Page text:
While Treasury Secretary Timothy Geithner was on the talk shows reassuring America that the economy is healing, developments in Europe threatened to cut the legs out from under a U.S. recovery.
The short story is that Greece and a number of other European Union (EU) countries are in debt, deep in debt. EU rules say member countries cannot have budget deficits that exceed three percent of GDP. Greece's debt is closer to 12 percent.
They have been hiding it for years, in part relying on major U.S. banks and so-called "cross-currency swaps," complex financial instruments that allow governments to hide their debts and push their liabilities into the future. The German magazine Der Spiegel broke the story that Greece did a billion-dollar swap with Goldman Sachs in 2002 that did not show up on the nation's books as debt.
Now the bill is coming due. Greece is in trouble and EU leaders are failing to take decisive action, roiling the markets. The Euro is trading near an eight-month low against the dollar and some are predicting another major shock to the global financial system.
Former IMF economist, Simon Johnson, sounded the alarm and slammed European and U.S. leaders for not taking the crisis seriously: "They seem to show no awareness at all that much of Europe is facing a serious crisis and it's not limited to Spain, Greece and Portugal, it's also going to include Ireland. I think Italy is also very much in the line of fire. There's a very serious crisis inside the Eurozone."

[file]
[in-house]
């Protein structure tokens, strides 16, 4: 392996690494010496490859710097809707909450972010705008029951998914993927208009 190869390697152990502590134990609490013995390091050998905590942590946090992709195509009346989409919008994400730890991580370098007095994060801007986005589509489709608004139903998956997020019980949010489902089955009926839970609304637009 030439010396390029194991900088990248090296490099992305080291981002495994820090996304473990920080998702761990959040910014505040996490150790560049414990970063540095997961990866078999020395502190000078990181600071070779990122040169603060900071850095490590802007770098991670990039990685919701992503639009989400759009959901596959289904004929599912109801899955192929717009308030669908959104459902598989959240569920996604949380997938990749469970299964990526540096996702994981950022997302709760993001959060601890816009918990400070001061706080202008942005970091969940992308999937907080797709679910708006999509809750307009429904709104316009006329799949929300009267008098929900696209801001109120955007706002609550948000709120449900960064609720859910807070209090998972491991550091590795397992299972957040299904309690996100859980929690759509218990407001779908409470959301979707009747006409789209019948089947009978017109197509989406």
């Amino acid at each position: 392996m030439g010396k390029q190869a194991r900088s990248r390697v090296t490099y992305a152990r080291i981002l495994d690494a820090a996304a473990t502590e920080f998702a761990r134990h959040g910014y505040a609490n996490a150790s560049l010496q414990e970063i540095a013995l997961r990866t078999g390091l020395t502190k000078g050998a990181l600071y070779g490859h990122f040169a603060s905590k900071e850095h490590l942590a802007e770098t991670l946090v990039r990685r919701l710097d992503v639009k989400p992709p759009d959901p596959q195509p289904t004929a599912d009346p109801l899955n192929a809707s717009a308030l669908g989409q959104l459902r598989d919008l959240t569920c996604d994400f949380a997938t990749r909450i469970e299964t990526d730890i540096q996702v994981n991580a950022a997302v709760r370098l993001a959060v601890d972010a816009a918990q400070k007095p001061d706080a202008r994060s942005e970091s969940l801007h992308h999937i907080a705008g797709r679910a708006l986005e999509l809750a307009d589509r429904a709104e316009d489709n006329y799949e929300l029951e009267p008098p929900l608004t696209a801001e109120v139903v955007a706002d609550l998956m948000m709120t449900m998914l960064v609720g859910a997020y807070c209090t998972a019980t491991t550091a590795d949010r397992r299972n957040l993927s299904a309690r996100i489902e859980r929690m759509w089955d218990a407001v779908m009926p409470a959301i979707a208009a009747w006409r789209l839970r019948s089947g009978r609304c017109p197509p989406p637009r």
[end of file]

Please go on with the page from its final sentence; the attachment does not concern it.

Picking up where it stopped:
What does this have to do with U.S.? While Geithner and others are predicting blue skies, we still don't know how enmeshed U.S. banks are in the crisis. Moreover, U.S. banks are weak and undercapitalized and may not be able to take too many more shocks. According to Johnson: "As the international situation deteriorates - or even if it remains at this level of volatility - banks will hunker down and credit conditions will tighten around the U.S. And if the European situation spins seriously out of control, as it may well do early next week, the likelihood of a double-dip recession (or significant slowdown in the second half of 2010) increases dramatically."
For Better or Worse
Will the rich nations of the EU live up to their vows and come to the rescue of troubled Greece? Will the EU allow a new suitor, the IMF, to come to the rescue? Will the Greeks default and be divorced? Stay tuned, this marriage is on the brink, and the consequences for the rest of us may be dire.